Gray said Courtney told him to be ready, but he wouldn't go as far as to guarantee playing time. Gray then parlayed his opportunity into 19 minutes. He saw the same amount in Sunday's loss at Seton Hall.
"As soon as I stepped on the court, it was the same thing I was doing from day one," he said. "It's playing basketball, that's all it is. When I made my first shot, the nerves were done after that. Seeing that first shot drop, it calmed me down."
Delaware gets the bulk of its scoring from its guards, which means Cornell will need to play better help defense against dribble penetration than it did Sunday against the Pirates. Depending on Wroblewski's availability, some of that responsibility will fall to Gray.
If he continues to handle it well, the labels will fade. To his teammates, none of this is a surprise.
"It was a surprise to a lot of people, what Johnny came in and did on Friday night," Asafo-Adjei said. "If you asked anybody on the team, we weren't surprised at all. Johnny has always had that confidence."
* Delaware (0-1) at Cornell (1-1), 7 p.m.
Radio: WVBR (93.5)
Online: Follow Brian Delaney's in-game updates on twitter (@BDelaneyIJ) at www.ithacajournal.com/twitter.
Of note: Cornell will unfurl two banners in a pre-game ceremony honoring last year's Ivy League championship season and trip to the NCAA Sweet 16. The ceremony is expected to begin at 6:50 p.m.
Errick Peck got in early foul trouble in both Cornell's games this weekend, but that's about where the similarities end.
Against Albany, Peck looked nervous; he forced play, dribbled into double teams, missed shots he normally would make, turned the ball over and was frustrated by two fouls about 12 minutes in, and a third foul quickly whistled in the second half.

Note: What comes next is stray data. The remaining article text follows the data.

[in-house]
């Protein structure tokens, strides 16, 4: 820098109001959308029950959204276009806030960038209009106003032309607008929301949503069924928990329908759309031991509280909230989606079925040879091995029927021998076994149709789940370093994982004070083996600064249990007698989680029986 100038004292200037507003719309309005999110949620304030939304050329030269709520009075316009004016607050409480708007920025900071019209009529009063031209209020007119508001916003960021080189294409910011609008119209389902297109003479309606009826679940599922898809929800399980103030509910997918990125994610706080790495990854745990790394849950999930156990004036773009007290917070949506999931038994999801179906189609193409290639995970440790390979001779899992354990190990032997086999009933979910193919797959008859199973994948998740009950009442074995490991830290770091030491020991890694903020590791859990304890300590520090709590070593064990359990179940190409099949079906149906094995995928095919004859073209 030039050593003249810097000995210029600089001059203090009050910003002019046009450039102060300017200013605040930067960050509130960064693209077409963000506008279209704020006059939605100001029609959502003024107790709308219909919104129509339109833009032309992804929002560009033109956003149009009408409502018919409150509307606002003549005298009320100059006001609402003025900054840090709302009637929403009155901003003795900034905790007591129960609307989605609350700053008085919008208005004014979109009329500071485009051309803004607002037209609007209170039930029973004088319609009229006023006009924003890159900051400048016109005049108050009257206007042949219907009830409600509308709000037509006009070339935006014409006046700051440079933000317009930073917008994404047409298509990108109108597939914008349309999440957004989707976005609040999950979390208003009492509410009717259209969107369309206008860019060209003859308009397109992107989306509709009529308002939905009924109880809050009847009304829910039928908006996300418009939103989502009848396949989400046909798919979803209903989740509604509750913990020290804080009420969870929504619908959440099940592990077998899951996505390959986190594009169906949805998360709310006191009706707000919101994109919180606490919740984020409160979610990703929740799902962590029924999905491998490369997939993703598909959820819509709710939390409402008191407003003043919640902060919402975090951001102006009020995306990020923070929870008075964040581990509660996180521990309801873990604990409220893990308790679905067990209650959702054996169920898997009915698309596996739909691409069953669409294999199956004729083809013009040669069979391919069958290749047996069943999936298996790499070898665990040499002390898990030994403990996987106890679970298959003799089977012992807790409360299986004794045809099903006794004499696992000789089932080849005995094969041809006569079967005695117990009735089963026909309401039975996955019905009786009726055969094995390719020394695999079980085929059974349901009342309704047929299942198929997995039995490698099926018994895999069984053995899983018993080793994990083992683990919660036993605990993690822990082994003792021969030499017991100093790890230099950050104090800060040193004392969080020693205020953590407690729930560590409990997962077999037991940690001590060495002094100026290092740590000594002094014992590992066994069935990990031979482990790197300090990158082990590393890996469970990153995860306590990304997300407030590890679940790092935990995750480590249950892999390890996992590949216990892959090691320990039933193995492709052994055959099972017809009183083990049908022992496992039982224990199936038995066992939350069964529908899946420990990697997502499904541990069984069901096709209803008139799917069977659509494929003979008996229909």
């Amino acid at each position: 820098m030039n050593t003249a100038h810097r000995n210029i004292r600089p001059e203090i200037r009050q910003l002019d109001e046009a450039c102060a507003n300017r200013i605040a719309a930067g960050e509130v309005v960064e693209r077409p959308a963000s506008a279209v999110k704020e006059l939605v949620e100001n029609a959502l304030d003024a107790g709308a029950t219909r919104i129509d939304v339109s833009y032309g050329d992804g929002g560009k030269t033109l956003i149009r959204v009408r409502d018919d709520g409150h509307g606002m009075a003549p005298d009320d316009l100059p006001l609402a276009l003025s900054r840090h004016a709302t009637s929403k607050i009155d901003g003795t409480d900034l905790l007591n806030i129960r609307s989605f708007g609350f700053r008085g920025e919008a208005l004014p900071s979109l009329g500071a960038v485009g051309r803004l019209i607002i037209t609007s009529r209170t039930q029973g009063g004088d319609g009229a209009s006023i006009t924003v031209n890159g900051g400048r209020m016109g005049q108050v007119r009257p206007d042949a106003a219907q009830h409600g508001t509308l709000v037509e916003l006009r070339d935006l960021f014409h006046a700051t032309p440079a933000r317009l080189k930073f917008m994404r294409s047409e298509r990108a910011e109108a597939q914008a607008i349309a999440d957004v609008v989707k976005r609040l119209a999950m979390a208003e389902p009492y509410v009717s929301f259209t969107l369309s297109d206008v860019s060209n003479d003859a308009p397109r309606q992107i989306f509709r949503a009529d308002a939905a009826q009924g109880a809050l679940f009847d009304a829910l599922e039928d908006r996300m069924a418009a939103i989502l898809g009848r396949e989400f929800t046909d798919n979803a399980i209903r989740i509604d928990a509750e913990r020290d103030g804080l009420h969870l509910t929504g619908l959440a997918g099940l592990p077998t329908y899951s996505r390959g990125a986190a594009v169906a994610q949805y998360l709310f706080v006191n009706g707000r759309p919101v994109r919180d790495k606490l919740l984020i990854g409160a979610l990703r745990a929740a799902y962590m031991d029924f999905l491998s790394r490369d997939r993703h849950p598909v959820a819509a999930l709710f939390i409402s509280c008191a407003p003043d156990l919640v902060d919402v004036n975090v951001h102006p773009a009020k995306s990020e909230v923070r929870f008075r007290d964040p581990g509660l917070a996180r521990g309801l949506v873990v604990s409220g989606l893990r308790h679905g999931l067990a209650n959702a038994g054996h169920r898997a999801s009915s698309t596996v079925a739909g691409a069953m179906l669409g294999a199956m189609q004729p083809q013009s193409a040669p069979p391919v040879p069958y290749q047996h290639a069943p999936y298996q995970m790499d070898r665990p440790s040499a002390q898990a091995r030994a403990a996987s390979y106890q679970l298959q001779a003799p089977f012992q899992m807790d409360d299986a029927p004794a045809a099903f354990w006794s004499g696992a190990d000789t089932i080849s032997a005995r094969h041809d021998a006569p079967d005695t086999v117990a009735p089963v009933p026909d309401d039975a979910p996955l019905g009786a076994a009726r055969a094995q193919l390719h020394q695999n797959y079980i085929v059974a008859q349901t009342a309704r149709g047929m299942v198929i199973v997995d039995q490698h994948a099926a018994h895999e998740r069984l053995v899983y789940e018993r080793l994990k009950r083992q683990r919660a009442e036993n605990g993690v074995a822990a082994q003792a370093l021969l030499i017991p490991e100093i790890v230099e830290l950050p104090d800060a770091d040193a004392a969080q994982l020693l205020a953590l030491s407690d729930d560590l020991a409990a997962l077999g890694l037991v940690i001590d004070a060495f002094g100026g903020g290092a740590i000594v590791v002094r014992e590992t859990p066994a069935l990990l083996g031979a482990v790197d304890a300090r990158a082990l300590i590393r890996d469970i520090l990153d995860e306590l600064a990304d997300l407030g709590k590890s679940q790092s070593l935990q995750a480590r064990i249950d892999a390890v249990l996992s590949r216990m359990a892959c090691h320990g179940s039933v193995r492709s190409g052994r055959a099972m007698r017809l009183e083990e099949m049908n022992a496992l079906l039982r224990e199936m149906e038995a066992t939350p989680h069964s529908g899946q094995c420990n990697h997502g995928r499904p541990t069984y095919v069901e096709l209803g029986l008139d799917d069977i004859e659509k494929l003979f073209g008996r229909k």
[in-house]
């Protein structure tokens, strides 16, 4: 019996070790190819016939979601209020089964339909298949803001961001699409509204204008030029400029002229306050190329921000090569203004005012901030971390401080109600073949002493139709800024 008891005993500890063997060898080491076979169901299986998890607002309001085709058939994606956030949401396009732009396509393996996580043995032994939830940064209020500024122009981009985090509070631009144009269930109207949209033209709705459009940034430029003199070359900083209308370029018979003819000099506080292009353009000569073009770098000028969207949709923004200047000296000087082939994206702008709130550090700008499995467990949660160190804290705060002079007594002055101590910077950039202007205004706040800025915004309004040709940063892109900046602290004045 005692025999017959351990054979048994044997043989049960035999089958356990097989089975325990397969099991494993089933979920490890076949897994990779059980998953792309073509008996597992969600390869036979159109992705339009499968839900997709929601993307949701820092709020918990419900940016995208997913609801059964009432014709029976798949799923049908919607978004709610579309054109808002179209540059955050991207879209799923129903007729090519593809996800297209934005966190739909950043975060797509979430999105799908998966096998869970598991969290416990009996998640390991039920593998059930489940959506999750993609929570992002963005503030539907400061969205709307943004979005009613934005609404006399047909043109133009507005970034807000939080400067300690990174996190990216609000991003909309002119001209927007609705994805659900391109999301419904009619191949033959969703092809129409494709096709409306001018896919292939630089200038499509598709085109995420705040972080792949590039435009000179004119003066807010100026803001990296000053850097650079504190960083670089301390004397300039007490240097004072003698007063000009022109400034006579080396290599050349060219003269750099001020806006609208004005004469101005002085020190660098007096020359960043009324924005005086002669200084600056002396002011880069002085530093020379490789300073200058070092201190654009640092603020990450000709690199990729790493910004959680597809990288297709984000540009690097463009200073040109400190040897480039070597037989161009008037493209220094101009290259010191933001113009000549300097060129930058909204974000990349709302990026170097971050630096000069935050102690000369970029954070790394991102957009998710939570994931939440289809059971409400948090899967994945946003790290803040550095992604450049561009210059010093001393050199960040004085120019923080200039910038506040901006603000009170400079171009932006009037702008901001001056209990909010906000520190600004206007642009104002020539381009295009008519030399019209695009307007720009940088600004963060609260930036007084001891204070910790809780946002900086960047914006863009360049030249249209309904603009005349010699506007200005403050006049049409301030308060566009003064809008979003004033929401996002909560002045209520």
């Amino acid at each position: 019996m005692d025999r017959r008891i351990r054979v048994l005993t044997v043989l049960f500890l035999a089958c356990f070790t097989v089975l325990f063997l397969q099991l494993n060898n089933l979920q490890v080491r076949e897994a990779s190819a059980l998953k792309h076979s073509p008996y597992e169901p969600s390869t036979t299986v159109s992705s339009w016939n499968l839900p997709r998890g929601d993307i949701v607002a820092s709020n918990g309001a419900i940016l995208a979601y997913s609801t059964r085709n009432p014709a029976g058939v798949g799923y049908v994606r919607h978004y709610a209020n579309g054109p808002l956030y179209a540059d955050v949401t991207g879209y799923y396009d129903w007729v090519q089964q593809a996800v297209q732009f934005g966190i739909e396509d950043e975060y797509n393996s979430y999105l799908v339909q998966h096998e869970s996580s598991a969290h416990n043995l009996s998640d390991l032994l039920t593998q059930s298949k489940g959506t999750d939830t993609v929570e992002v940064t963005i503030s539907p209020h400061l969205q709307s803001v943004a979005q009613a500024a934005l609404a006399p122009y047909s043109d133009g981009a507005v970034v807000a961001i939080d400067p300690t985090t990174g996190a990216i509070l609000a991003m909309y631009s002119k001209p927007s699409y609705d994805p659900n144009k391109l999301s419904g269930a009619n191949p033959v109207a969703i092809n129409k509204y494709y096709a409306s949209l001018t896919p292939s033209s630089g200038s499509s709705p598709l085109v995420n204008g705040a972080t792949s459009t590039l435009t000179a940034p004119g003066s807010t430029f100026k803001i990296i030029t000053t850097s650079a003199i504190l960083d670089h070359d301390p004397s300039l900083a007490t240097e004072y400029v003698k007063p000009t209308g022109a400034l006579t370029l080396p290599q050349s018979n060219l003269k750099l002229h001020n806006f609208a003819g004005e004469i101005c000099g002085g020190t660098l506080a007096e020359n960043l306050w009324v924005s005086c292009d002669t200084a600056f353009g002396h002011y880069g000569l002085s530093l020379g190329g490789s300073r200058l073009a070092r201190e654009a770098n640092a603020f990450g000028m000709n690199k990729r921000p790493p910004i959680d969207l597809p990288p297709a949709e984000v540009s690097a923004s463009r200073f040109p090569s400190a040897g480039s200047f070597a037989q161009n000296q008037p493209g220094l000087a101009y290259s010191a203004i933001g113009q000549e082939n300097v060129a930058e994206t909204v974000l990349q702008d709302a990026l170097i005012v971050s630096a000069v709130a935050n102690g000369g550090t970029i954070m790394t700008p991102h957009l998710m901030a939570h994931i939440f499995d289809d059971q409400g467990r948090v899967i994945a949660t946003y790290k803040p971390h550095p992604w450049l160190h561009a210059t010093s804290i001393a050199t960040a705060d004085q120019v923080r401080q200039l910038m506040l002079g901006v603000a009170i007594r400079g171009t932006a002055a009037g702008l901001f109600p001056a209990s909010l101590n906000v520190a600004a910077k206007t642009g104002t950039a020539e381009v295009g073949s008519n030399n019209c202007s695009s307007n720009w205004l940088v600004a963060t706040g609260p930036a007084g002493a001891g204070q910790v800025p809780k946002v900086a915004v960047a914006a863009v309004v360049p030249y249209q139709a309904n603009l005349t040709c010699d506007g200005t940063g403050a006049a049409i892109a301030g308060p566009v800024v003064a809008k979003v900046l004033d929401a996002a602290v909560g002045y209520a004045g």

"Errick was extremely nervous," Bill Courtney said. "He said it to me on the bench when he was in foul trouble."
Courtney's frustration with the team's uncharacteristic play (compared to what he's seen in practice and scrimmages) was lessened when assistant Ricky Yahn pointed out that the team won in a tough road environment with only three combined points from Peck and Chris Wroblewski.
"When he said that, I was like 'Dang,'" Courtney said. "You know what, 'OK. That makes sense.'"
Fast forward to Sunday. Peck looked much more like himself in the opening minutes: confident, fluid and active. This time, he picked up a foul aggressively going for an offensive rebound, then was whistled moments later on a hand-check call that was, at best, ticky-tack. (The foul probably should have been called on the help defender, which I think was Wire.)
"He was definitely unlucky," Courtney said. "Watching the tape it was 6-5 when he went out. He had just broke the press and laid it in, and he made a move against their pressure, a spin move and he dumped to Aaron Osgood for a layup. So he contributed to both our field goals and broke the press, which were the things we needed to do. Him going out was huge for us on Sunday, because he was ready to play. It was just unfortunate."
If and when the breaks fall Peck's way, and he plays the minutes Courtney has planned for him, the coaching staff's expectations remain high.
"We still think he's going to have a terrific year," Courtney said.